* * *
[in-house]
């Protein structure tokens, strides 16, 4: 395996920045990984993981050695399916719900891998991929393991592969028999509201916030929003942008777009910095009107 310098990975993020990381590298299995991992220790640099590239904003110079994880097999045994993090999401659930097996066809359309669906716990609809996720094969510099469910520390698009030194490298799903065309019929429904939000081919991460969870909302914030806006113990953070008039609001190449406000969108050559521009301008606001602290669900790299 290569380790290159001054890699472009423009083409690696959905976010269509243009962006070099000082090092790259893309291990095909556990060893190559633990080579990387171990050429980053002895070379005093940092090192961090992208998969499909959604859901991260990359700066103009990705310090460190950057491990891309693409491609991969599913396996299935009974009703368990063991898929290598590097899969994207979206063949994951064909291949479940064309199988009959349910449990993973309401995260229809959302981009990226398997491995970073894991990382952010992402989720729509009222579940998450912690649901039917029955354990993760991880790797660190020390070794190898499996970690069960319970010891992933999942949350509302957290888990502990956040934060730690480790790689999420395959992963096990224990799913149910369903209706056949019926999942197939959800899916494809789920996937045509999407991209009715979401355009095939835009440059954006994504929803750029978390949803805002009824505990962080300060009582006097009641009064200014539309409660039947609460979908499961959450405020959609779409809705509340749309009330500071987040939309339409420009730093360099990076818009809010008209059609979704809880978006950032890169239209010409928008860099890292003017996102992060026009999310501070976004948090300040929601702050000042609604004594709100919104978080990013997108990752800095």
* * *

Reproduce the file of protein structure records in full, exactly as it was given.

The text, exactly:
[in-house]
């Protein structure tokens, strides 16, 4: 395996920045990984993981050695399916719900891998991929393991592969028999509201916030929003942008777009910095009107 310098990975993020990381590298299995991992220790640099590239904003110079994880097999045994993090999401659930097996066809359309669906716990609809996720094969510099469910520390698009030194490298799903065309019929429904939000081919991460969870909302914030806006113990953070008039609001190449406000969108050559521009301008606001602290669900790299 290569380790290159001054890699472009423009083409690696959905976010269509243009962006070099000082090092790259893309291990095909556990060893190559633990080579990387171990050429980053002895070379005093940092090192961090992208998969499909959604859901991260990359700066103009990705310090460190950057491990891309693409491609991969599913396996299935009974009703368990063991898929290598590097899969994207979206063949994951064909291949479940064309199988009959349910449990993973309401995260229809959302981009990226398997491995970073894991990382952010992402989720729509009222579940998450912690649901039917029955354990993760991880790797660190020390070794190898499996970690069960319970010891992933999942949350509302957290888990502990956040934060730690480790790689999420395959992963096990224990799913149910369903209706056949019926999942197939959800899916494809789920996937045509999407991209009715979401355009095939835009440059954006994504929803750029978390949803805002009824505990962080300060009582006097009641009064200014539309409660039947609460979908499961959450405020959609779409809705509340749309009330500071987040939309339409420009730093360099990076818009809010008209059609979704809880978006950032890169239209010409928008860099890292003017996102992060026009999310501070976004948090300040929601702050000042609604004594709100919104978080990013997108990752800095």